Schlumbergera opuntioides (Loefgr. & Dusén) D.R.Hunt
Epiphyllanthus obovatus, Epiphyllanthus opuntioides, Epiphyllum opuntioides, Zygocactus opuntioides
Schlumbergera opuntioides resembles other species of the genus Schlumbergera in that it has leafless green stems, made up of distinct segments, which act as photosynthetic organs. However, most other species have stems which are consistently strongly flattened, whereas in S. opuntioides, although young segments may be relatively flat, being up to 2.8 inches (7 cm) long and up to 1.2 inches (3 cm) wide, but only up to 0.4 inches (1 cm) thick, the segments become more cylinder-shaped as they age, as well as becoming more woody. The plant may form a shrub up to 4 feet (1.2 m) tall. The flowers are pink to purple in color, up to 2.4 inches (6 cm) long and up to 1.8 inches (4.5 cm) in diameter.
How to Grow and Care
These plants are easy to grow and are often passed down through the generations. With Holiday Cactus, the million-dollar question isn’t how to grow it, but how to make it bloom. With a little extra attention during the fall months, you can have your plants blooming for the holidays. Don’t expose these plants to freezing temperatures! Despite their love of cooler temperatures, they are still tropical plants that won’t withstand freezing conditions. They like about 50% to 60% humidity, which can be achieved using a pebble tray. Never place your Holiday Cactus near a heat register, exterior door or drafty window and keep it out of burning sunlight.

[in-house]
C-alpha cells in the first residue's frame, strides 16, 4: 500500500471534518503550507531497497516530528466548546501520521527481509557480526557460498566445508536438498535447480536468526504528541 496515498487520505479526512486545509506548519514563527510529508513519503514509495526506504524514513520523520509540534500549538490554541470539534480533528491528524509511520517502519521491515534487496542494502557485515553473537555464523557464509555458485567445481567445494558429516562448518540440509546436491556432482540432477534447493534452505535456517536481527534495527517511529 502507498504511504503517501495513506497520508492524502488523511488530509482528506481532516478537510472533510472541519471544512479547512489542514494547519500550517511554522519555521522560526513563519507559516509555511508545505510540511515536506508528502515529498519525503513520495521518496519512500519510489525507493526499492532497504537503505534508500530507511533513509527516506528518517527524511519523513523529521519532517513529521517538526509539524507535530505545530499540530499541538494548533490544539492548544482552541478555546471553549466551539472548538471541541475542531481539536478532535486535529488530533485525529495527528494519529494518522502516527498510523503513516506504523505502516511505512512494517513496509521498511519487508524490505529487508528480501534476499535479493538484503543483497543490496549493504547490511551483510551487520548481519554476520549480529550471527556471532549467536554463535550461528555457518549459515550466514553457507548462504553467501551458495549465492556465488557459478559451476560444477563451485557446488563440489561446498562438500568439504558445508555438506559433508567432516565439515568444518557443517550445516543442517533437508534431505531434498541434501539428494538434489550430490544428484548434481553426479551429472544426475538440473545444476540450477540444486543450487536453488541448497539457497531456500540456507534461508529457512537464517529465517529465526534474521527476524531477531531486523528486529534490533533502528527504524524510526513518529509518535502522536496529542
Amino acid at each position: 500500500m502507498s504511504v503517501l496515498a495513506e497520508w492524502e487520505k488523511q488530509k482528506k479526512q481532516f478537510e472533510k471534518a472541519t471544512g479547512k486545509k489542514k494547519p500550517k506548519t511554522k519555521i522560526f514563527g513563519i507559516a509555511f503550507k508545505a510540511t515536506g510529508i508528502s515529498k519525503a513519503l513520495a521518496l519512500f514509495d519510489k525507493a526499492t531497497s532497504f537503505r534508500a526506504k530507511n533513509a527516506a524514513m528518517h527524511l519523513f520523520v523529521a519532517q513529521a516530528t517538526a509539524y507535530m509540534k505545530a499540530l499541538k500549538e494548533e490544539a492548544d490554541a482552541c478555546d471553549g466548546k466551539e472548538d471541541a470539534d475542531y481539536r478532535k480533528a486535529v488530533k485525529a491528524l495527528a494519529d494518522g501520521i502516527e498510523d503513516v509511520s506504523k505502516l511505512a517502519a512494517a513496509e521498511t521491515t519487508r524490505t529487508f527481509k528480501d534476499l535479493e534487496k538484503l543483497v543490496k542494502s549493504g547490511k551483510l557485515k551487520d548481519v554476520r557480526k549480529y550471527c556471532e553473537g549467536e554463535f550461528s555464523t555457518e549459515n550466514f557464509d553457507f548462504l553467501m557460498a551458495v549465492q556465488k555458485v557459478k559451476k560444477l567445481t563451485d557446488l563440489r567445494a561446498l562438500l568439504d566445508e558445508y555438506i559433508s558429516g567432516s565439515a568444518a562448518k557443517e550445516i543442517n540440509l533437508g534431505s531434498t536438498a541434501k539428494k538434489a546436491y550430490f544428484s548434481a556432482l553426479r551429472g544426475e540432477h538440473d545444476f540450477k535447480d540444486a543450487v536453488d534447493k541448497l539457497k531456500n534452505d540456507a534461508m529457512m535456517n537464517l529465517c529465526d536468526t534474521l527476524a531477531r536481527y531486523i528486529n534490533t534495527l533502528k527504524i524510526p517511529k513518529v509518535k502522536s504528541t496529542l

Don’t fall into the trap of constantly repotting into a bigger pot. Holiday Cactus likes to be root-bound and repotting every 2 to 3 years (even back into the same pot) is plenty. If you repot, use a sterile, well-draining potting soil.
Holiday Cactus can easily be propagated by cuttings. Pinch off a section of stem that has 2 to 3 jointed segments. Let the cuttings dry for a few hours, then push them in a small pot with the same planting mix as the adult plant… – See more at: How to Grow and Care for Holiday Cactus
It is endemic to the coastal mountains of south-eastern Brazil where its natural habitats are humid forests and rocky areas.
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